I could spend hours telling you stories about my kids. They are lovable, funny, smart, and downright amazing. I don’t broadcast those stories here or on social media because some people love to listen, while others just glaze over when I talk about kids. Know your audience, right?
We have a “third” son who is no longer living with us. He went back to his biological father. Last we heard, he is doing very well. We miss him. I miss him, but I know he’s with people who love him. I could talk your ear off about him if you let me. As a matter of fact, I would love to talk your ear off about him because I think I’m starting to forget.
As time passes, my memories fade, and I wish I had written a lot of it down. That particular son had quite a few medical conditions that required a lot of loving care to give him a long life. There were nights that I remember praying myself to sleep over him. I didn’t care how long we had him, I just wanted him to be healthy. I prayed that he wouldn’t suffer, and that he would live a long, joyful life. I still pray for him.
Yesterday, I stumbled across a new game in the works called That Dragon, Cancer. It is an immersive adventure about raising a son in the face of that terrible beast we call cancer.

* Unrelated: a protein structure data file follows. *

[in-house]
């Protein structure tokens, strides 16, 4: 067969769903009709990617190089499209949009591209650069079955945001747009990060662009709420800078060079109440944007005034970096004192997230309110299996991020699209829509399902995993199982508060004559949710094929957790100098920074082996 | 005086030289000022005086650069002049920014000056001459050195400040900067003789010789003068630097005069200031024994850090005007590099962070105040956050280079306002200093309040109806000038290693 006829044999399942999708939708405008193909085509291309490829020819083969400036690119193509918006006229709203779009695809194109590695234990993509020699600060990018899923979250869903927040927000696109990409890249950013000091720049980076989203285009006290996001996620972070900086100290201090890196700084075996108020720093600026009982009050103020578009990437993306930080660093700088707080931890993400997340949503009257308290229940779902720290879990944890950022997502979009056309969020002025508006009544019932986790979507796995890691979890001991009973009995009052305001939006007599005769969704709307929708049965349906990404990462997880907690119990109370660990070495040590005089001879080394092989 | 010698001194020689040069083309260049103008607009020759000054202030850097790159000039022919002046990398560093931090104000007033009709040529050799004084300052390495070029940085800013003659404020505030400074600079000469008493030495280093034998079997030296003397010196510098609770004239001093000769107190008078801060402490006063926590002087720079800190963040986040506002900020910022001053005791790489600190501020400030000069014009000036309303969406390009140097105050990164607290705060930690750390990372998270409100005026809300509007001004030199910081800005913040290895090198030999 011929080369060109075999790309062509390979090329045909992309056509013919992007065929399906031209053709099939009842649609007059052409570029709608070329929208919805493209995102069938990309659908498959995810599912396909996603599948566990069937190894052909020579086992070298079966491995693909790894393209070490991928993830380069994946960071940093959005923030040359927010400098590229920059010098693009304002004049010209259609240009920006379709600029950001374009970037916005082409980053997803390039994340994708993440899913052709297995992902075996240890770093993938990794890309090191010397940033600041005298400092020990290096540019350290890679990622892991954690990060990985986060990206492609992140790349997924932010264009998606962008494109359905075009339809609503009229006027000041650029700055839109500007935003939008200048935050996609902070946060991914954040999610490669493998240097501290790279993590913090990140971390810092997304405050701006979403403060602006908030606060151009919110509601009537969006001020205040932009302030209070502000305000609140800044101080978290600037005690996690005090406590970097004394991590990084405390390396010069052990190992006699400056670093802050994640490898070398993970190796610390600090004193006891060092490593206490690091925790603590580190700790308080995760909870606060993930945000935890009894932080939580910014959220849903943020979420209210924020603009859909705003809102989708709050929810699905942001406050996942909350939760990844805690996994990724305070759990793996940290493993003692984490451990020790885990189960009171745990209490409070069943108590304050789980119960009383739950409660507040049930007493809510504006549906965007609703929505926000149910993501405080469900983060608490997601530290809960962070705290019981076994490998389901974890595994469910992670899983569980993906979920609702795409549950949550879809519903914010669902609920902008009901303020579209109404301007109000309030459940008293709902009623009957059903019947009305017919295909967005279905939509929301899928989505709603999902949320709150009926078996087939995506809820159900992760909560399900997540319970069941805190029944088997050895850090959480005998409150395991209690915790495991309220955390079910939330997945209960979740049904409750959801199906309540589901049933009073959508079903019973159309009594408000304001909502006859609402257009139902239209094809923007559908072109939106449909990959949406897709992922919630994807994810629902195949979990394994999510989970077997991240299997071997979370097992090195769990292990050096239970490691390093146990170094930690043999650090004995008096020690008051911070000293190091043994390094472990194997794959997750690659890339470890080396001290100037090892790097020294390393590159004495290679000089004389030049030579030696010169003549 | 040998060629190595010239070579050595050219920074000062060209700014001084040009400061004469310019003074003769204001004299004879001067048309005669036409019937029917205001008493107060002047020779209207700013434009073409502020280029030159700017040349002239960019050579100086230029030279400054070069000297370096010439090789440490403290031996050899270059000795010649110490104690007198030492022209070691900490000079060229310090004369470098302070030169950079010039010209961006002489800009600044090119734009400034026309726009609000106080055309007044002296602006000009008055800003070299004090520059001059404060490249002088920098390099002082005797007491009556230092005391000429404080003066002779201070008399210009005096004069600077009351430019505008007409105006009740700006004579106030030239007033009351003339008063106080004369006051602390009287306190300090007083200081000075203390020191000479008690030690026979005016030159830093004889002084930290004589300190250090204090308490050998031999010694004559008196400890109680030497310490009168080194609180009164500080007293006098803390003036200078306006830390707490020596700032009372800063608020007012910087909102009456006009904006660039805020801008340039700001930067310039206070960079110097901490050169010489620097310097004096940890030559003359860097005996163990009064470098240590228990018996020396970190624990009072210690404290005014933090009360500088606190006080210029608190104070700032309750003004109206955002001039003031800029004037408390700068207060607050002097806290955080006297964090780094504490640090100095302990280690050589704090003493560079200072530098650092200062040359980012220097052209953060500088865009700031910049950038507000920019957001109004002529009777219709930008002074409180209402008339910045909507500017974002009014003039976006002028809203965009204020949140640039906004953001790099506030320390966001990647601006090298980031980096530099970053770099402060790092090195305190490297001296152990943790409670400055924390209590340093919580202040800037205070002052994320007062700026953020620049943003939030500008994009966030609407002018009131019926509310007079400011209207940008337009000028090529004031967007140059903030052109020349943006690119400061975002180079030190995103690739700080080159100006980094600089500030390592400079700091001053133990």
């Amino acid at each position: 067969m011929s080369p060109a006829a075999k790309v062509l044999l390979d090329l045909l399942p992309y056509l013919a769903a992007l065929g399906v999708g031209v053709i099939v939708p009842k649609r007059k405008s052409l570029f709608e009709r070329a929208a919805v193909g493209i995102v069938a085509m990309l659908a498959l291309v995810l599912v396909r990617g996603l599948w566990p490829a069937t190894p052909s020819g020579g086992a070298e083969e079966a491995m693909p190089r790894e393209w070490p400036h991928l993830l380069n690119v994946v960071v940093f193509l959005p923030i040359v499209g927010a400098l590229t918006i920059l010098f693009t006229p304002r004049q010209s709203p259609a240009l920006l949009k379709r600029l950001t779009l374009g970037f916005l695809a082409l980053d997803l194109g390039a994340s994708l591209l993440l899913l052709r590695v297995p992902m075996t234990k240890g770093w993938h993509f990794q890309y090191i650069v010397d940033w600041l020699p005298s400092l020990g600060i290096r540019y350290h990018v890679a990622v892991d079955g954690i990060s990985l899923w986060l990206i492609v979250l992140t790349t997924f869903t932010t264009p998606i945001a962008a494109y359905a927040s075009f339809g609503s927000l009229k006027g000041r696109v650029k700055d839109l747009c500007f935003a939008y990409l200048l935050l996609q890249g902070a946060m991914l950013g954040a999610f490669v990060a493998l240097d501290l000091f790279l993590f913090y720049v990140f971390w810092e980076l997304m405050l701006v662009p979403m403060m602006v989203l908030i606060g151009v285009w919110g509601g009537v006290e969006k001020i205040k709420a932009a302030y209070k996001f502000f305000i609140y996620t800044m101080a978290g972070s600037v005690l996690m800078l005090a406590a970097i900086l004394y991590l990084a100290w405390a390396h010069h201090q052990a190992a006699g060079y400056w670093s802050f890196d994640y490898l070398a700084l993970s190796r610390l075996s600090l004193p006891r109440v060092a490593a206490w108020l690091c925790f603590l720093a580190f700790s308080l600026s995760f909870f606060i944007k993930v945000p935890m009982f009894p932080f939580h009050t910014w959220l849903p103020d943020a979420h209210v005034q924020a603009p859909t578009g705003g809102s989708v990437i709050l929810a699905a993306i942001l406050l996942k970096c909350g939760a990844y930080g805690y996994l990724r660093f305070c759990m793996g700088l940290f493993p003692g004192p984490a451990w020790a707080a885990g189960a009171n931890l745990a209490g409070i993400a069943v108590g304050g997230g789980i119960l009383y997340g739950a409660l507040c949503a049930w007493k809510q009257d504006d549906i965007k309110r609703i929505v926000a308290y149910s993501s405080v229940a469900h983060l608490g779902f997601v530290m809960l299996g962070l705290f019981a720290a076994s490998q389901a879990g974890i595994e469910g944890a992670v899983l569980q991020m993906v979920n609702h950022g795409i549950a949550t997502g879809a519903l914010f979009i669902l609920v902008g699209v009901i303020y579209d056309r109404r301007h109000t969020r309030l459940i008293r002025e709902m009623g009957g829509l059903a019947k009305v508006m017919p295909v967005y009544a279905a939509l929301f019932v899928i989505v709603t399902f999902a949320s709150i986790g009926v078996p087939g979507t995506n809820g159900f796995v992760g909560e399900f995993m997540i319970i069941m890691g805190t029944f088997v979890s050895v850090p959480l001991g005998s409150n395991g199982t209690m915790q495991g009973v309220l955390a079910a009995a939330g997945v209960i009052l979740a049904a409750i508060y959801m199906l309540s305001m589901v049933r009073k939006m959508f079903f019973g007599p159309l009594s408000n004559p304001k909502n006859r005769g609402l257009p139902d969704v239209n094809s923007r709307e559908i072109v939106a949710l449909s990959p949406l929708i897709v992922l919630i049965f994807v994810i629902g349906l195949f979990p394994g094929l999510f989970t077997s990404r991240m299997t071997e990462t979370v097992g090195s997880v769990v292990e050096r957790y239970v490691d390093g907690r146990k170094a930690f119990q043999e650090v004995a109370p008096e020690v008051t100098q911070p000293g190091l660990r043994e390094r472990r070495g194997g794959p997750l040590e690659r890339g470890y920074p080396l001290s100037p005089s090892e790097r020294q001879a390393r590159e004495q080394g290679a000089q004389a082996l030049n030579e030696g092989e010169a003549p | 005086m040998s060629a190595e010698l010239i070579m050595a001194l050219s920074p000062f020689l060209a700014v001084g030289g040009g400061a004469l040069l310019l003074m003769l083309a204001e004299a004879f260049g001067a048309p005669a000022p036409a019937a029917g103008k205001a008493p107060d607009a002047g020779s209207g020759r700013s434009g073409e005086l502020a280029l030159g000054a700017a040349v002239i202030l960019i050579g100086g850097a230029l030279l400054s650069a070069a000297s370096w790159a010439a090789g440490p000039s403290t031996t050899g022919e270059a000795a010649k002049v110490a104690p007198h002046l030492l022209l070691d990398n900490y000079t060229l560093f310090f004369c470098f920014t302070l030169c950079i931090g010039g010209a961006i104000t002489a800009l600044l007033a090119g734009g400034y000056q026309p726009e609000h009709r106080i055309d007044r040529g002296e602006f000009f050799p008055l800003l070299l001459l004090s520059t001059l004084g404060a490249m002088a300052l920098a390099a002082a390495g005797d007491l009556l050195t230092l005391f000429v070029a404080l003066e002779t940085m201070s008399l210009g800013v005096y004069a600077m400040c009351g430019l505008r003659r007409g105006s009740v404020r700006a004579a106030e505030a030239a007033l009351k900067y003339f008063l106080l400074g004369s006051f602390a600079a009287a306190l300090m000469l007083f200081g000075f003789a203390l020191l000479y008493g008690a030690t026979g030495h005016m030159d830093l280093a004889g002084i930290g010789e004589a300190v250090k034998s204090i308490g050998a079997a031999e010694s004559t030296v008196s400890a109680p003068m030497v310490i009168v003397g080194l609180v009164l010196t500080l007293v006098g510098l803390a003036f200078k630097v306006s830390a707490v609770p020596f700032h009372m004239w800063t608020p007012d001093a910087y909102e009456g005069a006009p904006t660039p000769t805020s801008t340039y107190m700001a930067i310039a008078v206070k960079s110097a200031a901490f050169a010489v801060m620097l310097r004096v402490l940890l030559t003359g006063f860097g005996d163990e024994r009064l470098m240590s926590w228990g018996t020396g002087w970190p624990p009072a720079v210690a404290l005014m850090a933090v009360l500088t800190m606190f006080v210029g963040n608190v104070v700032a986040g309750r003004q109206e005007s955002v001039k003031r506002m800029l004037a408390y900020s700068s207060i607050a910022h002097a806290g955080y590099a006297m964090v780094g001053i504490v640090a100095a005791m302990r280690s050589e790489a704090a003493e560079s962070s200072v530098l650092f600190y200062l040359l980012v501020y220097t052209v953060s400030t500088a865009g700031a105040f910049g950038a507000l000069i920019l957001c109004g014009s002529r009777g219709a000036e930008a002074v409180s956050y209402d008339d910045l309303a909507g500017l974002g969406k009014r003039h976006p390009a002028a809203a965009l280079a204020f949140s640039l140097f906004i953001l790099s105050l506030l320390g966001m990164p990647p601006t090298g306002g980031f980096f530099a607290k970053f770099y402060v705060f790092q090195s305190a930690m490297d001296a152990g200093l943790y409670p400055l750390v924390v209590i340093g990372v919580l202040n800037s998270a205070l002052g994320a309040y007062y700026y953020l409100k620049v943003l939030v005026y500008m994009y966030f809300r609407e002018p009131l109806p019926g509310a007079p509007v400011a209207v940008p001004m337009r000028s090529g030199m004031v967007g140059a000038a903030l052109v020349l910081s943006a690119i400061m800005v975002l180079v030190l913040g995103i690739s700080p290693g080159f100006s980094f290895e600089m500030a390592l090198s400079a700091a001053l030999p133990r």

Grab the kleenex, go to their site, scroll down a little ways, and watch the video. I’ll wait.
My first reactions: Why would you do that??? Why would you make such a depressing, horrible video game about cancer? What is the point? My eyes are totally not dry any more.
I’ll tell you the point.
These parents want to tell their story just as badly as I want to tell mine. I can guarantee that amidst the crushing weight of a losing battle with cancer, there is an immeasurable amount of hope and grace. They want to share that with the world.
I know these things because I have had a similar experience on a much smaller scale. We have spent sleepless nights in a hospital next to our sweet baby. We have been worried sick when the doctors tell us they don’t know exactly what’s wrong. Every parent has been through at least one thing that made them question the meaning of life and parenting.
To be honest, I don’t think I could bring myself to play that particular video game. I wouldn’t be able to see anything through my tears. It just hits way too close to home. However, I am glad these parents were able to not only tell their story, but let people experience it. And now, they won’t forget. They won’t forget, and neither will anyone else brave enough to play their game.
Last night, I spent a long time playing with my two healthy boys. I just soaked it all in, and if you’re a parent I recommend you do the same. If nothing else, That Dragon, Cancer reminded me that I am extremely lucky to have what I have.